There was such humor, such poignancy in that statement. I wanted to know more, but I couldn't—so it led me to a poem. I had to think hard—what else would these people say? What would lead you to being in a situation where your thought might be, "I'm broke all the time because I'm drunk all the time—but that's safer than the alternative?" Hell of a thing.
When I write political work, work about political and social issues, I prefer to tell stories. It's one thing to stand up and tell people about marriage equality as a right, a concept, and there's nothing wrong with the occasional slogan—but it's another thing entirely to make people feel passionate about a social issue by creating characters who are real, are right and true, and who can make the reader and/or audience feel what their pain is like as a result of not being able to marry. You have to get it right.
I struggle with getting it right. I really, really wish I could do a better job of capturing dialect and slang. But I'm not great at it. So I tend to work with snippets rather than with longer dialogs and monologues. I try to find phrases that do a lot in a little space. Just enough to make the reader think I know what I'm talking about (laughs).
LD I love stealing jargon myself—science jargon, etc. You don't need to know a lot to give the flavor of a subject—it hearkens back to what you were saying about providing a map of the terrain in a poem versus a clear route.
I also try to provide arresting detail—describe things and provide detail in a way that makes it come alive, outside of the normal ways of describing sensory things. I'm pretty decent at that, I think, in terms of visual description, and on aural stuff too—but I've never been good at smell and taste—can't seem to find a way to describe those without referring to another smell or taste! I wish I could do that better.
Maybe that's my next challenge.
LD It's often said that poetry is good therapy. Any thoughts on that? You often speak of a need to maintain distance from inner turmoil to create good art...
TB I wish it was better therapy, at least for me. I'd have saved some money.
Look, there are lots of folks who find that, after some traumatic experience, they need to write about it and get it out on page or in front of an audience. I think that's fine and worthy work.
But to take it to a level of better art, you need to have some distance—some time, and some space. You need to be ready to be ruthless with your self and see the experience clearly, and immediately following the break up or other trauma isn't always the best time to do that.
Your cathartic poem may be great for you right now, and that's fine. But only time will tell if it's great on its own merits.
I also think you have to write about stuff that's not traumatic—if you really want to be master of your art, so to speak, you have to be able to do this work without that sort of turmoil as your only source of inspiration. You have to discipline yourself to write daily, or regularly, about all kinds of stupid and mundane stuff—so that when you are so strongly moved by something tumultuous, your muscles for handling it as art are toned and ready to do so.
Nothing drives me crazy like the poets who say, "I only write when I'm sad, or happy, or in love..." Me, I only write when I'm breathing. I work at this all the time. It's part of me that I can't shake free of... and if I waited for "inspiration" to strike, I'd be in trouble.
LD Do you think that that process of "vomiting on the page" itself is helpful? You speak of needing distance to be able to work with that kind of content—but do you find that that process and that distance help in terms of coming to terms with the turmoil?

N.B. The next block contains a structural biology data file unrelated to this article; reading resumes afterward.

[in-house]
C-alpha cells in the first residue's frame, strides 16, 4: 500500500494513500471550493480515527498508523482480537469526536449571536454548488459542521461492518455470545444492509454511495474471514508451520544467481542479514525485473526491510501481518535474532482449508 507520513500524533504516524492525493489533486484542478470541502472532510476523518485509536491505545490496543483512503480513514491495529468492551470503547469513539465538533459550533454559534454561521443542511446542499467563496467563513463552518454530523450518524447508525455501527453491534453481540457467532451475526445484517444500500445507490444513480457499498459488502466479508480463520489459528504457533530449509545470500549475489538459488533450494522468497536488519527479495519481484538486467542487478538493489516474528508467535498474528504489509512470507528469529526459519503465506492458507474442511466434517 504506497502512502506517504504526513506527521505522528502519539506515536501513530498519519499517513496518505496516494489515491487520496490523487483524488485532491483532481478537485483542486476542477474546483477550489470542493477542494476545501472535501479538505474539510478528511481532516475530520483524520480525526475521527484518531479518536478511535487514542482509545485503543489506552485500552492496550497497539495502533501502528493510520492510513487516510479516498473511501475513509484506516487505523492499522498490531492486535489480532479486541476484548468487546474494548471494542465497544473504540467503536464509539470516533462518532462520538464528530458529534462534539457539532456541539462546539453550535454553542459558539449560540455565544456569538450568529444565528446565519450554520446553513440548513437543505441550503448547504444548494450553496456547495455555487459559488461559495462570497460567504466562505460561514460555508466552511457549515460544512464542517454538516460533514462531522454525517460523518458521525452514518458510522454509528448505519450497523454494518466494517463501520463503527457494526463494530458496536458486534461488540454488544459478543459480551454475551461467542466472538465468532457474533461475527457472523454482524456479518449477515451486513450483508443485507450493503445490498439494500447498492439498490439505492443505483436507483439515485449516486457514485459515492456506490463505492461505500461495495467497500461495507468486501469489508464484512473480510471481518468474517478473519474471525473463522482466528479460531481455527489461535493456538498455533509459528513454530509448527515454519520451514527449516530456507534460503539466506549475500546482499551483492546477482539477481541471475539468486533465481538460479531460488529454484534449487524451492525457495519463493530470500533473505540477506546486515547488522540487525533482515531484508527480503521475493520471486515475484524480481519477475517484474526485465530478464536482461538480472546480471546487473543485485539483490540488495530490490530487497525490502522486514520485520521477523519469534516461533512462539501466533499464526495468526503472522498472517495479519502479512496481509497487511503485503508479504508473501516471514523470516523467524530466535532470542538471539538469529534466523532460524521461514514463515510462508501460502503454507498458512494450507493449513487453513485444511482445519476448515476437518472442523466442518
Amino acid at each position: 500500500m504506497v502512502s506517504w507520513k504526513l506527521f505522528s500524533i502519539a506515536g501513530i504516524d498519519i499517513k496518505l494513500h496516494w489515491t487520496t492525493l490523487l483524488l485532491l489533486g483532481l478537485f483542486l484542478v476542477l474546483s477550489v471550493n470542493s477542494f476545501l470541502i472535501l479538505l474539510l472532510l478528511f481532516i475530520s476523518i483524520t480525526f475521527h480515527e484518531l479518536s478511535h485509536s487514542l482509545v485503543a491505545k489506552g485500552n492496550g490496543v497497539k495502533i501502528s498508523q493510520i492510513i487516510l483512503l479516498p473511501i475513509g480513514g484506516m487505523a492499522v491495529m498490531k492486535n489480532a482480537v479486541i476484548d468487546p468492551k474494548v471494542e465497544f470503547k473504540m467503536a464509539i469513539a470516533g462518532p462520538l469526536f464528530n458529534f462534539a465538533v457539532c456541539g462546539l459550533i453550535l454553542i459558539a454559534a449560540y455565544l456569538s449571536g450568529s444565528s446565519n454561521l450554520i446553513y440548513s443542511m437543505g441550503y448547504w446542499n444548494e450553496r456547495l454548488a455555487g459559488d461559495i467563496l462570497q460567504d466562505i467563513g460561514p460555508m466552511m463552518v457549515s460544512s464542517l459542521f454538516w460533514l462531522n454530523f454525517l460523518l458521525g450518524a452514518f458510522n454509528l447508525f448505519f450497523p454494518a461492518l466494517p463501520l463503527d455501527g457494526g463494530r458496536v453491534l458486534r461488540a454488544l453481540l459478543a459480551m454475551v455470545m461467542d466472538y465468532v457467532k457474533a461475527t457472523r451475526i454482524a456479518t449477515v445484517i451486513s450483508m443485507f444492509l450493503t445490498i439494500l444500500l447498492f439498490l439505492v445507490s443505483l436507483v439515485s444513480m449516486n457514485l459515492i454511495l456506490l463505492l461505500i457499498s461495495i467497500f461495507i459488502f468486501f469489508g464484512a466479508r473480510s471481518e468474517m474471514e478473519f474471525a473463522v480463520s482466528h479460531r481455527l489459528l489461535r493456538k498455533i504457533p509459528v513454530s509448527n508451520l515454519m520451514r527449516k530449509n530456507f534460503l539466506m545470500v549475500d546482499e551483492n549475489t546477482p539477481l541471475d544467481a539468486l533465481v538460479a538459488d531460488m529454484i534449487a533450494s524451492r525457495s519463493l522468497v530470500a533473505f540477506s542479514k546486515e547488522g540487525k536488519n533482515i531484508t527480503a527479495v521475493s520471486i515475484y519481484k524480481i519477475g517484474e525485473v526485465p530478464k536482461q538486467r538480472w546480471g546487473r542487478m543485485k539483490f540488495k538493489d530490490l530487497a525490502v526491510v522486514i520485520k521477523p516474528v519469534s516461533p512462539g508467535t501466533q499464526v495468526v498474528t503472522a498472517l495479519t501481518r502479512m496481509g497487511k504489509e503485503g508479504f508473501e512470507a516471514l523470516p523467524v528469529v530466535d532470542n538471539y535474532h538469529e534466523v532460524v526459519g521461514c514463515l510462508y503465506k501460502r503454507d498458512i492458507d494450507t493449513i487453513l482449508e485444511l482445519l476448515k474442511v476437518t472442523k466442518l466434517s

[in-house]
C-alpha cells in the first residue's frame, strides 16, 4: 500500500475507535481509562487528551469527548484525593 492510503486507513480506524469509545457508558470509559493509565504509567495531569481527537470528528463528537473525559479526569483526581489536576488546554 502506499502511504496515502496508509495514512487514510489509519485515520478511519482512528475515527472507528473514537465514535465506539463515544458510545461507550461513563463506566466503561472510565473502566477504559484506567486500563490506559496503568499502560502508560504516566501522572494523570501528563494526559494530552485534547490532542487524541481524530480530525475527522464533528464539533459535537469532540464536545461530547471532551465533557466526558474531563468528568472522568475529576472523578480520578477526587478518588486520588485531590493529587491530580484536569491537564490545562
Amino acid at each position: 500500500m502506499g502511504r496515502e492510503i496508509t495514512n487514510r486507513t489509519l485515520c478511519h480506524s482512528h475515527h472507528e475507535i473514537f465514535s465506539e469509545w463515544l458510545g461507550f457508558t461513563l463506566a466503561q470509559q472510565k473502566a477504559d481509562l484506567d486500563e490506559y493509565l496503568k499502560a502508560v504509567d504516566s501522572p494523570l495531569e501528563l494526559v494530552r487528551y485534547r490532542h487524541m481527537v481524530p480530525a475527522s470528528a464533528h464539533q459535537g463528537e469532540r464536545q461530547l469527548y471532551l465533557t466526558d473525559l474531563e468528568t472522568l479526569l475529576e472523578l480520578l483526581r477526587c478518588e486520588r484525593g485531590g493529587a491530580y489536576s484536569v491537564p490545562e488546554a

TB I don't know.
I am pretty up front about the fact that I have a bipolar affective disorder that's caused me a lot of trouble in my life. I've written about it a lot. I don't think much of what I've written about it is especially memorable, but some of it's OK. I work with that content a lot... and yet, here I am, almost 50 years old, and I still have a lot of trouble with bipolar disorder. Doesn't seem to have made much of a difference in the condition...then again, no idea where I'd be without all that writing. So... I'm not sure.
LD I find myself wishing sometimes that some of our more troubled poets had gotten more help and less acclaim. Maybe they'd still be here.
TB I hear that. I always say that I write in spite of my suffering, not because of it. And I've lost friends, and we've lost some artists, who were so invested in seeing their suffering as the source of their creativity that they didn't seek help. I think that's a shame.
But you know... some people seem to need it. I find for myself that I'm a better poet when I'm healthy and stable, and when I'm not, I can't focus as well. So I don't want to denigrate it entirely... I just don't recommend it as an overarching poetic philosophy.
LD You've had a couple of poems published in non-traditional places...
TB (Laughs) I know where this is going...
LD Your poem "Snakes On A Plane" got some Internet notoriety because it was picked up both for the snakesonablog Website and eventually for a book called "SSSnakes On A Plane: The Official Guide To The Internet Sensation," and your poem "Theremin" showed up as a link on the Theremin World website. The titles got them noticed, even though the poems' contents weren't all that connected to the topics at hand. How did you feel about it?
TB I have a practice of putting most poems I write up on my blog, and that's how they got the initial attention.
In the case of "Snakes," I was just amused by trying to write a poem with that title—I thought it was a fun image to work with, and I ended up with a meditation on mortality and dealing with suicidal thoughts.
"Theremin" is more about a weird neighbor and some surrealist thinking about the suburban life. Neither poem is really "about" what the title suggests they might be about—the movie, the instrument. But the titles got them noticed, and it all took off from there.
Frankly, I was thrilled. Still am. I love the fact that people who weren't necessarily part of the usual poetry reading public were seeing my work, regardless of how it got noticed at first. And some of the comments I got indicated that the poems were seen the way I intended them to be... so how could I be upset about that?
How the poems find their audience is irrelevant to me, in the long run. That they did, and they "worked," is all that counts.